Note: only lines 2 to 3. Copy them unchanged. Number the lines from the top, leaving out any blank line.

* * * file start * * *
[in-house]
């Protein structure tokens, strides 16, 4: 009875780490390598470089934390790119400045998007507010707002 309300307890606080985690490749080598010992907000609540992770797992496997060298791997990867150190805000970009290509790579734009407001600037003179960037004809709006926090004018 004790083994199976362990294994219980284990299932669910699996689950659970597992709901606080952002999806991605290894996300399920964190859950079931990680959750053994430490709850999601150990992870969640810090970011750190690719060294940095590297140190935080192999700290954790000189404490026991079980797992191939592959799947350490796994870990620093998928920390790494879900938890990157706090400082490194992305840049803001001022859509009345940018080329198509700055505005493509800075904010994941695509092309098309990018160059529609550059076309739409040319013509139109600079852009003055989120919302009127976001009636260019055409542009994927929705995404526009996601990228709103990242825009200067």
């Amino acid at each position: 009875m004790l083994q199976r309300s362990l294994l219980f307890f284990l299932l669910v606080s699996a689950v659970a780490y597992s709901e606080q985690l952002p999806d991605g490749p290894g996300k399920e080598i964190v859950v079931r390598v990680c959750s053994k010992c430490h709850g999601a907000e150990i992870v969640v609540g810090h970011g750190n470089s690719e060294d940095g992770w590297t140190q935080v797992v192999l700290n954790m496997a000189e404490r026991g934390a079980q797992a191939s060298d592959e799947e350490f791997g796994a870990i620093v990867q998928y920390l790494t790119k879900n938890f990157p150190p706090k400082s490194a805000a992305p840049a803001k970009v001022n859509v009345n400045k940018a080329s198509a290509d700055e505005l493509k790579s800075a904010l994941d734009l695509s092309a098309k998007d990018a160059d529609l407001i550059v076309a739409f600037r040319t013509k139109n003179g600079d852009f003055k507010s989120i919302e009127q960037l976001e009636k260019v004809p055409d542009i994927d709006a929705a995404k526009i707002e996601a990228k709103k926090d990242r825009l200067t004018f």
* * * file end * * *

């Protein structure tokens, strides 16, 4: 009875780490390598470089934390790119400045998007507010707002 309300307890606080985690490749080598010992907000609540992770797992496997060298791997990867150190805000970009290509790579734009407001600037003179960037004809709006926090004018 004790083994199976362990294994219980284990299932669910699996689950659970597992709901606080952002999806991605290894996300399920964190859950079931990680959750053994430490709850999601150990992870969640810090970011750190690719060294940095590297140190935080192999700290954790000189404490026991079980797992191939592959799947350490796994870990620093998928920390790494879900938890990157706090400082490194992305840049803001001022859509009345940018080329198509700055505005493509800075904010994941695509092309098309990018160059529609550059076309739409040319013509139109600079852009003055989120919302009127976001009636260019055409542009994927929705995404526009996601990228709103990242825009200067």
């Amino acid at each position: 009875m004790l083994q199976r309300s362990l294994l219980f307890f284990l299932l669910v606080s699996a689950v659970a780490y597992s709901e606080q985690l952002p999806d991605g490749p290894g996300k399920e080598i964190v859950v079931r390598v990680c959750s053994k010992c430490h709850g999601a907000e150990i992870v969640v609540g810090h970011g750190n470089s690719e060294d940095g992770w590297t140190q935080v797992v192999l700290n954790m496997a000189e404490r026991g934390a079980q797992a191939s060298d592959e799947e350490f791997g796994a870990i620093v990867q998928y920390l790494t790119k879900n938890f990157p150190p706090k400082s490194a805000a992305p840049a803001k970009v001022n859509v009345n400045k940018a080329s198509a290509d700055e505005l493509k790579s800075a904010l994941d734009l695509s092309a098309k998007d990018a160059d529609l407001i550059v076309a739409f600037r040319t013509k139109n003179g600079d852009f003055k507010s989120i919302e009127q960037l976001e009636k260019v004809p055409d542009i994927d709006a929705a995404k526009i707002e996601a990228k709103k926090d990242r825009l200067t004018f």